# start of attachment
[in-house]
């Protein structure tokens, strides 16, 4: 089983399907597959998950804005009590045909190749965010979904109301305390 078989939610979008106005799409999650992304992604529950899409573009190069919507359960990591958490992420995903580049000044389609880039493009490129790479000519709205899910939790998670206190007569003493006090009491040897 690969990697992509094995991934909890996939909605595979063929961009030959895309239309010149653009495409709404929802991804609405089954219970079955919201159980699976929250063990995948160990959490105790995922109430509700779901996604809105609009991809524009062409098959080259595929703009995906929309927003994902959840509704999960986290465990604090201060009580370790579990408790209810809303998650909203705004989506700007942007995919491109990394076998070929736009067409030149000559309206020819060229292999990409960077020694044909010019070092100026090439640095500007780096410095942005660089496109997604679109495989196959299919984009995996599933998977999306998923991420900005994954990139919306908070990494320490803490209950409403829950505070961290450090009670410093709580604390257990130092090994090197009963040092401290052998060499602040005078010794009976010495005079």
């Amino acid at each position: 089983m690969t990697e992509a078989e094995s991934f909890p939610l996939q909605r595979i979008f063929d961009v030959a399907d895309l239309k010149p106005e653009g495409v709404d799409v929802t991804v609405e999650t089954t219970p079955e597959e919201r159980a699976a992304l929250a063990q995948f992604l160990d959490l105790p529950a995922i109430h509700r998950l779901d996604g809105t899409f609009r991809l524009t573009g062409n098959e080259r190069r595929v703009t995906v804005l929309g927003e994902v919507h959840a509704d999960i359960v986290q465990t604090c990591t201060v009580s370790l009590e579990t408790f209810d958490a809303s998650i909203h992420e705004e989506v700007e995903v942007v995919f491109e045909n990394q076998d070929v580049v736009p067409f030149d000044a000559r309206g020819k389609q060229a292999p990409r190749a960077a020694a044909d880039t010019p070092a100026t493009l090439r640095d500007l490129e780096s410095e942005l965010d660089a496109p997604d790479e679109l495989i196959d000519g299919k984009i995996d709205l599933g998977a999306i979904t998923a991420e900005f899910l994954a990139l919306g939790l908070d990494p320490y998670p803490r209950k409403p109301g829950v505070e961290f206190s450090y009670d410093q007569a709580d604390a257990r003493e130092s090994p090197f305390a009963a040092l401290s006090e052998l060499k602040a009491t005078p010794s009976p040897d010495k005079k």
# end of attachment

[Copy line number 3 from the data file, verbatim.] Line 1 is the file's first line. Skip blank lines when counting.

């Amino acid at each position: 089983m690969t990697e992509a078989e094995s991934f909890p939610l996939q909605r595979i979008f063929d961009v030959a399907d895309l239309k010149p106005e653009g495409v709404d799409v929802t991804v609405e999650t089954t219970p079955e597959e919201r159980a699976a992304l929250a063990q995948f992604l160990d959490l105790p529950a995922i109430h509700r998950l779901d996604g809105t899409f609009r991809l524009t573009g062409n098959e080259r190069r595929v703009t995906v804005l929309g927003e994902v919507h959840a509704d999960i359960v986290q465990t604090c990591t201060v009580s370790l009590e579990t408790f209810d958490a809303s998650i909203h992420e705004e989506v700007e995903v942007v995919f491109e045909n990394q076998d070929v580049v736009p067409f030149d000044a000559r309206g020819k389609q060229a292999p990409r190749a960077a020694a044909d880039t010019p070092a100026t493009l090439r640095d500007l490129e780096s410095e942005l965010d660089a496109p997604d790479e679109l495989i196959d000519g299919k984009i995996d709205l599933g998977a999306i979904t998923a991420e900005f899910l994954a990139l919306g939790l908070d990494p320490y998670p803490r209950k409403p109301g829950v505070e961290f206190s450090y009670d410093q007569a709580d604390a257990r003493e130092s090994p090197f305390a009963a040092l401290s006090e052998l060499k602040a009491t005078p010794s009976p040897d010495k005079k």